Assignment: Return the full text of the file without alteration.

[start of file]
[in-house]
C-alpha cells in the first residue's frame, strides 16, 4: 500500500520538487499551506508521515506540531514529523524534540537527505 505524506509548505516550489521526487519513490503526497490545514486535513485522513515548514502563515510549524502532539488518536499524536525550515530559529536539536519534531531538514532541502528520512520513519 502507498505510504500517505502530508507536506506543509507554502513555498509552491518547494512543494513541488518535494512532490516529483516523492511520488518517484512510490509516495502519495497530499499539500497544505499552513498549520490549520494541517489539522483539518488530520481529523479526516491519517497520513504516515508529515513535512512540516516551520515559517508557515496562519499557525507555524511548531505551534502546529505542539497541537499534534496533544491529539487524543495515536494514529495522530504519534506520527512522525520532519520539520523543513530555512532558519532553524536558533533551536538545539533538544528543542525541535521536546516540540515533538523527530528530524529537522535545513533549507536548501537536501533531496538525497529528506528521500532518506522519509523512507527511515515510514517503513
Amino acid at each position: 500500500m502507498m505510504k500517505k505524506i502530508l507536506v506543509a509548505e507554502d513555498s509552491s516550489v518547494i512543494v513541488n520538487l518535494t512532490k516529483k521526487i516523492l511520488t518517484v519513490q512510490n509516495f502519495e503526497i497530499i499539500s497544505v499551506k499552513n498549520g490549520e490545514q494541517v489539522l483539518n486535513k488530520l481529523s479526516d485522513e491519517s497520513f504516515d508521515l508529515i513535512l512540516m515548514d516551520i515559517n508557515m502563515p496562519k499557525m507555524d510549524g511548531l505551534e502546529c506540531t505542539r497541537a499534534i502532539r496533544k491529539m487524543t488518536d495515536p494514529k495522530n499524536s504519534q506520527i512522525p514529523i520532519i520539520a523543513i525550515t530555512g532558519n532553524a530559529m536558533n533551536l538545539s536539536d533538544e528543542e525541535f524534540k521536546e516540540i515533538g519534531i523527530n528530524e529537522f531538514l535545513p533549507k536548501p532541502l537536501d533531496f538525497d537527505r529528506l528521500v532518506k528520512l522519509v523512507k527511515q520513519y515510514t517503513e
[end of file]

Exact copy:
[in-house]
C-alpha cells in the first residue's frame, strides 16, 4: 500500500520538487499551506508521515506540531514529523524534540537527505 505524506509548505516550489521526487519513490503526497490545514486535513485522513515548514502563515510549524502532539488518536499524536525550515530559529536539536519534531531538514532541502528520512520513519 502507498505510504500517505502530508507536506506543509507554502513555498509552491518547494512543494513541488518535494512532490516529483516523492511520488518517484512510490509516495502519495497530499499539500497544505499552513498549520490549520494541517489539522483539518488530520481529523479526516491519517497520513504516515508529515513535512512540516516551520515559517508557515496562519499557525507555524511548531505551534502546529505542539497541537499534534496533544491529539487524543495515536494514529495522530504519534506520527512522525520532519520539520523543513530555512532558519532553524536558533533551536538545539533538544528543542525541535521536546516540540515533538523527530528530524529537522535545513533549507536548501537536501533531496538525497529528506528521500532518506522519509523512507527511515515510514517503513
Amino acid at each position: 500500500m502507498m505510504k500517505k505524506i502530508l507536506v506543509a509548505e507554502d513555498s509552491s516550489v518547494i512543494v513541488n520538487l518535494t512532490k516529483k521526487i516523492l511520488t518517484v519513490q512510490n509516495f502519495e503526497i497530499i499539500s497544505v499551506k499552513n498549520g490549520e490545514q494541517v489539522l483539518n486535513k488530520l481529523s479526516d485522513e491519517s497520513f504516515d508521515l508529515i513535512l512540516m515548514d516551520i515559517n508557515m502563515p496562519k499557525m507555524d510549524g511548531l505551534e502546529c506540531t505542539r497541537a499534534i502532539r496533544k491529539m487524543t488518536d495515536p494514529k495522530n499524536s504519534q506520527i512522525p514529523i520532519i520539520a523543513i525550515t530555512g532558519n532553524a530559529m536558533n533551536l538545539s536539536d533538544e528543542e525541535f524534540k521536546e516540540i515533538g519534531i523527530n528530524e529537522f531538514l535545513p533549507k536548501p532541502l537536501d533531496f538525497d537527505r529528506l528521500v532518506k528520512l522519509v523512507k527511515q520513519y515510514t517503513e